They say that little girls grow up to marry guys like their daddies, and I sure as hell don’t know about that. Cut like a Buddha gravestone doesn’t really seem my type. I do know, though, that so much of what I know about being a punnit, a parent, a student, a teacher, a skeptic, and a wiseass, I’ve learned from you. I know you’re the inspiration behind my enormous poofy hair, my long-winded writing style, and my insatiable curiosity, and you’re probably also the reason that I love it when people sing to me. That’s an odd one.

You’ve given me a lot of things, Dad. Some of them have been tangible, and some of them have not. The most important things you’ve given me, though, have been your time and your love, and so, for Christmas, that’s what I’d like to give you.

            Some day, before I leave, I plan to treat you to Burger King and Pizza Hut, a “bombing around” session, and a game of Ghost.

            Our time may not be infinite, but my love certainly is.

Merry Christmas.




10 Rules Of Dating Me

As I was playing the world’s grimmest game of solo bananagrams on the floor of my bedroom yesterday evening, I had the idea to write a post (an actual researched one! Whoa!) about the 10 best word game words. The best word from my game was probably “aquitted”, which I’ve just realized I spelled wrong the whole time. It’s really “acquitted,” and I’m a failure. If I hadn’t been playing by myself, I would’ve been accidentally cheating. Clearly, my credibility with words is low, so I decided to write about something I know a little more about: Myself. And boys. Because although there was a stage in my life (hello, ages 8 to 16) where I was considerably more interested in words and books than in the opposite sex (or the same sex, really. Or people in general), the two now generally occupy about equal space in my brain, as shown:


So, given my vast experience with boys (I famously said, “what the hell???” when my ex boyfriend tried to put his tongue in my mouth for the first time), I grant unto you all…

The 10 Rules of Dating Me

1). Be Interesting.

The one single biggest thing I cannot handle in a significant other (besides use of the word LOL and hatred of Disney movies), is the inability to continue a conversation. When two people care about one another, sometimes it’s easy at first to overlook the fact that their personality doesn’t interest you much. With my second boyfriend, for example, I drove most of the conversations and he just responded (in person and via text) with the bare minimum answer. I didn’t care, because I thought he was hot and I wanted him so desperately to like me. These people, though, however hot and however well intentioned, end up being boring. Now, I’m not one for evaluating every man in terms of marriage potential. To those ladies I say a firm, “down, girl. You’re 19.” However, if I can’t spend ten minutes with you without running out of things to say, what does that say about our future?

2). Be interested.

This really encompasses several things that are important for me. Obviously, no healthy relationship can really exist between one person who truly cares about the other and one person who is vaguely apathetic. In relationships, you need to get as much as you give. So, “be interested” can mean, “like me as much as I like you.” That’s obvious. Another thing, though, is just be interested. Be present when we’re together, care about what I have to say and, for the love of god, do not be playing Candy Crush while we’re at dinner.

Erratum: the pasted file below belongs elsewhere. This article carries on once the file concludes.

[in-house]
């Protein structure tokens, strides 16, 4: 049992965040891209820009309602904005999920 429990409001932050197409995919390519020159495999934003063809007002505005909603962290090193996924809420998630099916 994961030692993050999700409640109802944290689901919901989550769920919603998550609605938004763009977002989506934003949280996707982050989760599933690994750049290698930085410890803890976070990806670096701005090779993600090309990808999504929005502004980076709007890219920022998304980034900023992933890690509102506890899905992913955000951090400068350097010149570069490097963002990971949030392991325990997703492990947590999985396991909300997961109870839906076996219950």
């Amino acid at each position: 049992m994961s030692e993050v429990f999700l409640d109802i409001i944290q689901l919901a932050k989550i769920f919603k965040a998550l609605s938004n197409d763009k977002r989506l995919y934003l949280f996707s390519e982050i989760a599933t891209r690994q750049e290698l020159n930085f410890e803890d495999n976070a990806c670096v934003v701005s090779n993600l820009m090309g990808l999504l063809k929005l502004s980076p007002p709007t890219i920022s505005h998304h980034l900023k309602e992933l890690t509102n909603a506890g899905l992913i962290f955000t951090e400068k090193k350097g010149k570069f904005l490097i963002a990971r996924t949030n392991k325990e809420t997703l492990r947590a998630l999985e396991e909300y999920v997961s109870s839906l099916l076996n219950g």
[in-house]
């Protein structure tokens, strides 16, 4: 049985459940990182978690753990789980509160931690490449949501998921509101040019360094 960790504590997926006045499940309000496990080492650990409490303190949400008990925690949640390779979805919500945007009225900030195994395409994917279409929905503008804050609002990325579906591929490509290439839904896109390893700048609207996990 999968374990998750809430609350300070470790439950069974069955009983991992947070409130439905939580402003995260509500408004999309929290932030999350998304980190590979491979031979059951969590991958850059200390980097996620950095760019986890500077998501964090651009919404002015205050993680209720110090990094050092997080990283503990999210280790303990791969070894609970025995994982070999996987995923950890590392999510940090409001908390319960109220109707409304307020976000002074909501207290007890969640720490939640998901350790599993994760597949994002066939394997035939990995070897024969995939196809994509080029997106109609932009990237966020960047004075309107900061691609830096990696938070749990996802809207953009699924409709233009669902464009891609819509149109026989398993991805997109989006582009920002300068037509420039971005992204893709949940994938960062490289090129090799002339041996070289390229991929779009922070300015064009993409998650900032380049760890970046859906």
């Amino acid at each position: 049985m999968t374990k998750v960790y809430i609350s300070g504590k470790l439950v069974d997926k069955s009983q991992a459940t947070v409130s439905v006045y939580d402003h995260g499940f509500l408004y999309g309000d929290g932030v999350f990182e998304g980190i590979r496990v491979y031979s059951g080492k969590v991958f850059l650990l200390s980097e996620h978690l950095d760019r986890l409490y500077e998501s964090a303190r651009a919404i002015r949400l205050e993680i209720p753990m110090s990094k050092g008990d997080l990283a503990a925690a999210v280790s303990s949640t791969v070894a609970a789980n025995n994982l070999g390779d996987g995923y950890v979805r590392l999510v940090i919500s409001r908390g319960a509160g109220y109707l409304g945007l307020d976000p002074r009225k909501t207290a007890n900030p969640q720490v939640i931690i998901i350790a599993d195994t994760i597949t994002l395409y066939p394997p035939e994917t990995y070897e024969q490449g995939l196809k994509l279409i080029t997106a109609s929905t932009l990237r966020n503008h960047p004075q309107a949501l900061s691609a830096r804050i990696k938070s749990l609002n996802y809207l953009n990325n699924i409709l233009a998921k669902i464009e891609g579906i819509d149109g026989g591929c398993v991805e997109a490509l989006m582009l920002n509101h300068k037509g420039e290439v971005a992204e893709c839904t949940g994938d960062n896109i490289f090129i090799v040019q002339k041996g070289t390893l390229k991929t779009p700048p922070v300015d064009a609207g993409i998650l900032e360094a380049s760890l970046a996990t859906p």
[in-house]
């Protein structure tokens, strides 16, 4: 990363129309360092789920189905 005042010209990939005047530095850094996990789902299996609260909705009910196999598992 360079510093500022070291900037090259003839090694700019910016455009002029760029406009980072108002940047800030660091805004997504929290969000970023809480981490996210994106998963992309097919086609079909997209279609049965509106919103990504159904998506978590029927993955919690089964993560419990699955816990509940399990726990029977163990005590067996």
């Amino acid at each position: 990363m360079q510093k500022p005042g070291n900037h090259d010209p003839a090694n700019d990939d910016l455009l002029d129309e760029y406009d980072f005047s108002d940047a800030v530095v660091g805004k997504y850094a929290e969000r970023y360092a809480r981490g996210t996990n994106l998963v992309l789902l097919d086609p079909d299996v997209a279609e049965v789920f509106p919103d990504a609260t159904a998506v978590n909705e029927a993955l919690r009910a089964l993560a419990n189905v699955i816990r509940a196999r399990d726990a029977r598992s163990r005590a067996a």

3). Use good grammar.

This is a much more personal preference, but the way that you communicate is how you express yourself to the world, and people who USE THE WRONG FORM OF YOUR, or abbreviate their “you” to “u,” or say things like “good luck everyone that going hunting tomorrow” (ahem, facebook friend), communicate the fact that they have very little pride in the impressions that they make on other people. Plus, for some reason, sloppiness with language seems to correlate with sloppiness in other aspects of life. For example, the hot rugby player with the British accent who once sent me the sentence, “ur funny” ended up telling people that we had sex on the pool table. We did not. For another example, the hot Floridian rower of, “ya all the cool people r doing it these days” ended up tagged in a facebook photo doing what might have been a keg stand, had it not been over a trash can filled with beer.

4). Have arms.

I’d be willing to reconsider this one if there were a particularly charming amputee, but for now, it’s requisite. I am a total hug junkie. I love how you can feel a person’s emotions when you hug them. If they love you, you’ll know. If they’re angry with you, you’ll know. If they have a boner, you’ll definitely know.

5). Be casual.

Don’t get me wrong, I’m a sucker for a good date. If you want to take me to a magic show where Woody Allen is sitting in the row behind us, I’m game. If you want to kiss me in the rain in Central Park, I lap that shit up. But, one of my favorite traits in a person is being able to be with them and just do whatever you would be doing if you were alone, only it’s better because they’re there. Generally, for me, this means eating crab rangoons under the covers in my bed while watching Vampire Diaries, so this isn’t always the easiest trait to find in a man. Barring crab-rangoons-in-bed-with-vampire-diaries, though, it’s amazing to have someone you can just be lazy around. Not “farting and braless” lazy, but happy lazy. With arms. And pizza?

6). Speaking of braless,

I need a person who could see me being wholly uncute and still like me. We all know it’s only a matter of time before you come into the room and see me standing in front of the mirror and crushing my nose so that the little pus squiggles come out. Only a matter of time.